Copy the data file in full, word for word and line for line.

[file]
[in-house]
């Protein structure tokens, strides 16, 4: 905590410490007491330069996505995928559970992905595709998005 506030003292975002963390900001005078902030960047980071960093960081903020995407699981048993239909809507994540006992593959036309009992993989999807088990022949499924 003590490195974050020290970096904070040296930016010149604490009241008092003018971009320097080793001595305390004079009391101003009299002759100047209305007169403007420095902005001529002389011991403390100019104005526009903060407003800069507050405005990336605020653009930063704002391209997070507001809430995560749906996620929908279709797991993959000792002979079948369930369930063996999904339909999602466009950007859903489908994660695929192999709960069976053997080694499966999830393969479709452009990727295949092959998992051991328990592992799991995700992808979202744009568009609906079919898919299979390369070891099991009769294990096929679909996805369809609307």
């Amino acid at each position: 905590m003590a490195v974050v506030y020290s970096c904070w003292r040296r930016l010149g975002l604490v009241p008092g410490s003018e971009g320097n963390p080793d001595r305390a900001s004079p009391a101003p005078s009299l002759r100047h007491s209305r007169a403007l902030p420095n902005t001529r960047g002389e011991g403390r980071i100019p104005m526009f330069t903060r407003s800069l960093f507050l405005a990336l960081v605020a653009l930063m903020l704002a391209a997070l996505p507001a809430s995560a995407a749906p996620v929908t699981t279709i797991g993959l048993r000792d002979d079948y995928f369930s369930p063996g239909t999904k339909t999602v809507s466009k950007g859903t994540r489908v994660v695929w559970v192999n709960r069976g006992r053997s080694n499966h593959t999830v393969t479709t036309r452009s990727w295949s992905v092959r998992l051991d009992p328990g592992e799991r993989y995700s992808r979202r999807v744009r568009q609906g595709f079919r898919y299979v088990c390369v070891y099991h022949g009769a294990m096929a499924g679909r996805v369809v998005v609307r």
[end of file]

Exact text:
[in-house]
């Protein structure tokens, strides 16, 4: 905590410490007491330069996505995928559970992905595709998005 506030003292975002963390900001005078902030960047980071960093960081903020995407699981048993239909809507994540006992593959036309009992993989999807088990022949499924 003590490195974050020290970096904070040296930016010149604490009241008092003018971009320097080793001595305390004079009391101003009299002759100047209305007169403007420095902005001529002389011991403390100019104005526009903060407003800069507050405005990336605020653009930063704002391209997070507001809430995560749906996620929908279709797991993959000792002979079948369930369930063996999904339909999602466009950007859903489908994660695929192999709960069976053997080694499966999830393969479709452009990727295949092959998992051991328990592992799991995700992808979202744009568009609906079919898919299979390369070891099991009769294990096929679909996805369809609307």
């Amino acid at each position: 905590m003590a490195v974050v506030y020290s970096c904070w003292r040296r930016l010149g975002l604490v009241p008092g410490s003018e971009g320097n963390p080793d001595r305390a900001s004079p009391a101003p005078s009299l002759r100047h007491s209305r007169a403007l902030p420095n902005t001529r960047g002389e011991g403390r980071i100019p104005m526009f330069t903060r407003s800069l960093f507050l405005a990336l960081v605020a653009l930063m903020l704002a391209a997070l996505p507001a809430s995560a995407a749906p996620v929908t699981t279709i797991g993959l048993r000792d002979d079948y995928f369930s369930p063996g239909t999904k339909t999602v809507s466009k950007g859903t994540r489908v994660v695929w559970v192999n709960r069976g006992r053997s080694n499966h593959t999830v393969t479709t036309r452009s990727w295949s992905v092959r998992l051991d009992p328990g592992e799991r993989y995700s992808r979202r999807v744009r568009q609906g595709f079919r898919y299979v088990c390369v070891y099991h022949g009769a294990m096929a499924g679909r996805v369809v998005v609307r």